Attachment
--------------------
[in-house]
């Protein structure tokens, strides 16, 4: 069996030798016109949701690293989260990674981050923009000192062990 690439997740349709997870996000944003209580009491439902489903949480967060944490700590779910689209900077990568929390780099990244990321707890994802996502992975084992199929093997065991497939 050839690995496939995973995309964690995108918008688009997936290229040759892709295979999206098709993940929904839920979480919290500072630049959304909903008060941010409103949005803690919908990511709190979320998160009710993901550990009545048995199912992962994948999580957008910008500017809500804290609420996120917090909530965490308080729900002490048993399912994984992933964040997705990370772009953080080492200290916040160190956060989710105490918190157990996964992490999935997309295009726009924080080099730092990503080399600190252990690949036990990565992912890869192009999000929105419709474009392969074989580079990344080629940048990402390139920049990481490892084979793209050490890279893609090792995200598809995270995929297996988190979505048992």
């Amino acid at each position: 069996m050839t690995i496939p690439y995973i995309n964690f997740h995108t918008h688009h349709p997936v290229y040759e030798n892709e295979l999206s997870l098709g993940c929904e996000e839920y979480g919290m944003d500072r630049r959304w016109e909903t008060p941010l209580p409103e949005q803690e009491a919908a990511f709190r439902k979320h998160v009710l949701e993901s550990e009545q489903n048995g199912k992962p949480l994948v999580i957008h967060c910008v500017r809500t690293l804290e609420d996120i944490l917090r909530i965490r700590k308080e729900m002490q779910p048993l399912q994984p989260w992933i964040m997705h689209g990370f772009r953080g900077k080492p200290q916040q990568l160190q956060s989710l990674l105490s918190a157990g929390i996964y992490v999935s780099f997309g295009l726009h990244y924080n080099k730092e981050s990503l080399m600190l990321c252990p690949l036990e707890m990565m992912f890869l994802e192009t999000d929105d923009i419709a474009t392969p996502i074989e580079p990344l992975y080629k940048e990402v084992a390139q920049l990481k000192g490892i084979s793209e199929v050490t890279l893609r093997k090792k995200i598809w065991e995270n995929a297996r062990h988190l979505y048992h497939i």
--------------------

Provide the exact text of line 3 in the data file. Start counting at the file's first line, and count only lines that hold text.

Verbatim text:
């Amino acid at each position: 069996m050839t690995i496939p690439y995973i995309n964690f997740h995108t918008h688009h349709p997936v290229y040759e030798n892709e295979l999206s997870l098709g993940c929904e996000e839920y979480g919290m944003d500072r630049r959304w016109e909903t008060p941010l209580p409103e949005q803690e009491a919908a990511f709190r439902k979320h998160v009710l949701e993901s550990e009545q489903n048995g199912k992962p949480l994948v999580i957008h967060c910008v500017r809500t690293l804290e609420d996120i944490l917090r909530i965490r700590k308080e729900m002490q779910p048993l399912q994984p989260w992933i964040m997705h689209g990370f772009r953080g900077k080492p200290q916040q990568l160190q956060s989710l990674l105490s918190a157990g929390i996964y992490v999935s780099f997309g295009l726009h990244y924080n080099k730092e981050s990503l080399m600190l990321c252990p690949l036990e707890m990565m992912f890869l994802e192009t999000d929105d923009i419709a474009t392969p996502i074989e580079p990344l992975y080629k940048e990402v084992a390139q920049l990481k000192g490892i084979s793209e199929v050490t890279l893609r093997k090792k995200i598809w065991e995270n995929a297996r062990h988190l979505y048992h497939i």